Fortunately, the precedent of singing on this show is not really there. Rex was not a singer, certainly not. He does the speaking-singing bit. I did go into it. I had singing lessons before we did the job. I learned the melodies for every single song, and had that at the beginning of the rehearsal process. But our musical director started pulling me away from that, saying it looks a bit boring. It was written with Rex in mind, so it does work better doing what he did. What that does is give me a lot of freedom. It’s not the same every night. If I’m in the moment, and I’m thinking of the sense of the lines, then whether I’m singing or speaking, it will change each night with regards to where my voice is sitting, what I’m getting back, all sorts of aspects. I hope when I do sing, it sounds good, and I do love it, but I mean, how Amara who plays Eliza sings to the level she sings every night, I just simply don’t know. I don’t have the knowledge.  She’s teaching me warm downs. I think I wasn’t warming down enough previously and it’s like any muscle. Apparently if you blow through a straw that helps. I have no idea. All I know is that she is able to sound incredible every night. My voice will be tired tonight and I’ll have shows where I go, ‘wow, that wasn’t crystal clear.’ But it doesn’t matter, because no one’s expecting me to sing beautifully.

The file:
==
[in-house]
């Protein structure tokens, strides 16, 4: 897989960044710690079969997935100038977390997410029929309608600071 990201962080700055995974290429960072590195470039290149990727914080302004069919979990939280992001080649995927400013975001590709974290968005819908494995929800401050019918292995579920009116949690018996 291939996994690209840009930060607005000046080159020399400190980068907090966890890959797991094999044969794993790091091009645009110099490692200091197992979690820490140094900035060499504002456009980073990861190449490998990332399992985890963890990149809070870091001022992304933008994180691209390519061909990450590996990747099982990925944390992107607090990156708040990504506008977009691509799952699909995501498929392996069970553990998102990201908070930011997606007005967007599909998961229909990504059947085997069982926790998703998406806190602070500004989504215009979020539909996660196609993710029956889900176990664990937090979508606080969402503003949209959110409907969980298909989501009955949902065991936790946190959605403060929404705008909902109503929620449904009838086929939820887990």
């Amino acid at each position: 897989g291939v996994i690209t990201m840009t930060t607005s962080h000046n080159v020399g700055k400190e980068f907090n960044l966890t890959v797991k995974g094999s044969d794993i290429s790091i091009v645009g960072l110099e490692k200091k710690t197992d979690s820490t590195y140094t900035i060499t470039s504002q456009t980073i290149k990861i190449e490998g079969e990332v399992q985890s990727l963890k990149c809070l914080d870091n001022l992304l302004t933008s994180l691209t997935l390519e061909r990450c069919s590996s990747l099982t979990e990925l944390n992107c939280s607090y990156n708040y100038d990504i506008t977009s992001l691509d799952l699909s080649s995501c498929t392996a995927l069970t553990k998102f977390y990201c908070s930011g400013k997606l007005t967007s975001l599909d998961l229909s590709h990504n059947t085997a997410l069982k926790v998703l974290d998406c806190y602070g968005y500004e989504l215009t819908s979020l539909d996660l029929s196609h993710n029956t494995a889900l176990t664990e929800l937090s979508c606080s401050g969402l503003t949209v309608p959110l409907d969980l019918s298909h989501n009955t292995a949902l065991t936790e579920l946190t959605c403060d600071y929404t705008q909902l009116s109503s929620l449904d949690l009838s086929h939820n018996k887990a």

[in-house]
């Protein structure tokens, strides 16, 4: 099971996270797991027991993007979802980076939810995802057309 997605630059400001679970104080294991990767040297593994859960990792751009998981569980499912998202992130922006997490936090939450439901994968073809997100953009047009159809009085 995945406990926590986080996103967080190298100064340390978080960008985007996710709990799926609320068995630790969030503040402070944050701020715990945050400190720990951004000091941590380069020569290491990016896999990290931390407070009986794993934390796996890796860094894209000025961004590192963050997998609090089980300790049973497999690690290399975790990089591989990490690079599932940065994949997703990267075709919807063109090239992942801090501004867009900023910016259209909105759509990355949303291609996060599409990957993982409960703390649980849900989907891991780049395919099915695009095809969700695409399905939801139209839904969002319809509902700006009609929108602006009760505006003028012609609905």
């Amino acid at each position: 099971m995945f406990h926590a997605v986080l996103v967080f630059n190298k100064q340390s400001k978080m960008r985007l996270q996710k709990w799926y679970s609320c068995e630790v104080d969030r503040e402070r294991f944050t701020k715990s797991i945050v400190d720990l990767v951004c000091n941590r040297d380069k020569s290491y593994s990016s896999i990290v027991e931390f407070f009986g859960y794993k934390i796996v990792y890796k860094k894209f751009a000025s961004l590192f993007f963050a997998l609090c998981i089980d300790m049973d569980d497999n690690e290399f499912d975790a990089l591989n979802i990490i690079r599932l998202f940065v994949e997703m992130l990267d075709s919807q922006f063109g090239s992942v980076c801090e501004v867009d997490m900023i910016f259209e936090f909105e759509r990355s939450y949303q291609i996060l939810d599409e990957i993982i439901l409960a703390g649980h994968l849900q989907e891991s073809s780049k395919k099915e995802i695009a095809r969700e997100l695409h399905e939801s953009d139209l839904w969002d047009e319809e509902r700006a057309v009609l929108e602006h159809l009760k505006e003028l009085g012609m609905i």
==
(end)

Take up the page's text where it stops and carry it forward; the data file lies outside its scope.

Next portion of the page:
How is your relationship with her and how does that also develop as the run continues?

Acting is weird, because you’re thrown in with these people, you have to be quite intimate very quickly. She’s so brilliant, and she came in prepared. She’d learnt it all. Great attitude. She worked seriously hard. What was lovely with our director was that he put in some markers, and very much said to us, ‘you stick to these markers’, but within that you need to deepen it. ‘Deepen it, not broaden it’. So within it we are listening, we’re in the room and it’s slightly different every night. Sometimes I’ll need more from her, and sometimes she’ll need more from me and you don’t even talk about it. We know, because we’re telling the story together. She’s remarkable.

Do you get to socialise at all?

I can’t do it. I have to rest, I go to bed, and I know she does the same. We’ve got voices to look after and our bodies. This is a tricky setup. Because we do two on a Thursday, one on a Friday and two on a Saturday. So we’ve got five shows in three days, and that is particularly hard.

When dealing with Henry and dealing  did you want to look at him through a lens of changing masculinity?